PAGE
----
The United Kingdom has left the European Union and with it, the ERASMUS+ programme. The UK had been part of the exchange programme since 1987. In future, new rules will apply to exchanges with one of Germany's most popular partner countries.
What does this mean for German students and staff, and what will be the implications for British students and researchers?
Prof. Dr. Joybrato Mukherjee, DAAD President, said the following in an interview with „Forschung und Lehre" magazine: "It's painful that Great Britain will no longer be part of Erasmus+. The programme stands for the intellectual links between Europe's young generation. For German students, Great Britain was the most popular Erasmus destination after Spain. Therefore we support German higher education institutions in their efforts to form new bilateral partner agreements with British partner institutions, and we are pushing for a new exchange programme with Great Britain, which would manage international tuition fees in a new way. (Source: 'Der Brexit ist kein britisches Problem', www.forschung-und-lehre.de, 14/01/2021)
The president of the University of Passau, Prof. Dr. Ulrich Bartosch, also judges the UK's exit from the Erasmus programme to be a disappointing political signal. Especially the exchanges in academic fields could and should have acted as effective and well-established bridges, counteracting any cultural distancing.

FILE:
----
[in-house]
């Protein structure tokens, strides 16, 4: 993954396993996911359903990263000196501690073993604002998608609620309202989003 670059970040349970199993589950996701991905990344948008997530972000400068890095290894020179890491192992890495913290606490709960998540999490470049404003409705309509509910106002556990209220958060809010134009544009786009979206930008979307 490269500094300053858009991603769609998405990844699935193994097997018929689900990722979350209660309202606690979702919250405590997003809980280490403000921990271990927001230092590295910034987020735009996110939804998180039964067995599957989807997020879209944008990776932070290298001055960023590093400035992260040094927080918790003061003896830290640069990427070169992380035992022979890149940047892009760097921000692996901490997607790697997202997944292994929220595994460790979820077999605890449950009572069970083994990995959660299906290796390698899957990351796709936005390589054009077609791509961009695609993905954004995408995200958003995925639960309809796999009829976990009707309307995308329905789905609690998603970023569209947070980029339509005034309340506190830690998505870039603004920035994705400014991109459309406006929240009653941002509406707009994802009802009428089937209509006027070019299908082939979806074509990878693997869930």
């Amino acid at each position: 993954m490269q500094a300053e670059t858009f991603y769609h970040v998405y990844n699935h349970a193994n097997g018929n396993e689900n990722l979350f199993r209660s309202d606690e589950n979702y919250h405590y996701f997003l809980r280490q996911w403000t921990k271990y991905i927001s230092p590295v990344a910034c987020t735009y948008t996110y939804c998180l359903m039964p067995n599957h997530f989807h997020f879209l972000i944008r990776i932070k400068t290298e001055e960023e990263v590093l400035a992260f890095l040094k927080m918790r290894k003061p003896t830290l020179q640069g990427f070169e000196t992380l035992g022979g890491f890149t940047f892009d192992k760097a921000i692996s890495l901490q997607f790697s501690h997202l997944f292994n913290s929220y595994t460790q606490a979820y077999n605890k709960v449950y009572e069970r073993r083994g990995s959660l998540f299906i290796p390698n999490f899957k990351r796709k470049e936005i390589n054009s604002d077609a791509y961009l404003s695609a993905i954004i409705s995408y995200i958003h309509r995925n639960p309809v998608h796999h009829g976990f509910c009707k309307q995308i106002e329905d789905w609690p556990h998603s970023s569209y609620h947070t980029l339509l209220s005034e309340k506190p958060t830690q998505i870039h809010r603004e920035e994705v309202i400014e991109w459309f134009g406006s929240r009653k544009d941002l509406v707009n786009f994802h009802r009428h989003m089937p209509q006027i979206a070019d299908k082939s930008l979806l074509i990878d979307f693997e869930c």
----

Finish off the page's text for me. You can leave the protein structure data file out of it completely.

Professor Dr. Ulrich Bartosch, President of the University of Passau, said: "It may sound paradox, but perhaps it's the Bologna framework, of all things, which now acts to preserve and progress the European higher education sphere. The University of Passau, at any rate, is going to redouble its efforts towards establishing itself as a European University in Bavaria in light of the British decision. Europe is not an a business, and neither is it a stage for forcing through national interests. Europe is the peace project of our time. Academia is an important part of this, so we view it as our special duty as a University located where three rivers meet at the heart of Europe."
UK universites, too, are very keen to preserve their strong relationships with partners in Germany - and to build new ones. To achieve this, the UK has created the Turing programme, which will be managed by the British Council. The Turing programme is there to encourage international mobility among British students, and to create university partnerships that will enable reciprocal student exchanges. The Bavarian state government has indicated that it will work alongside Bavarian universities and higher education institutions on the transitions into new relationships with British counterparts.
We will continue to provide information for students, researchers and staff about topics related to Brexit on this page.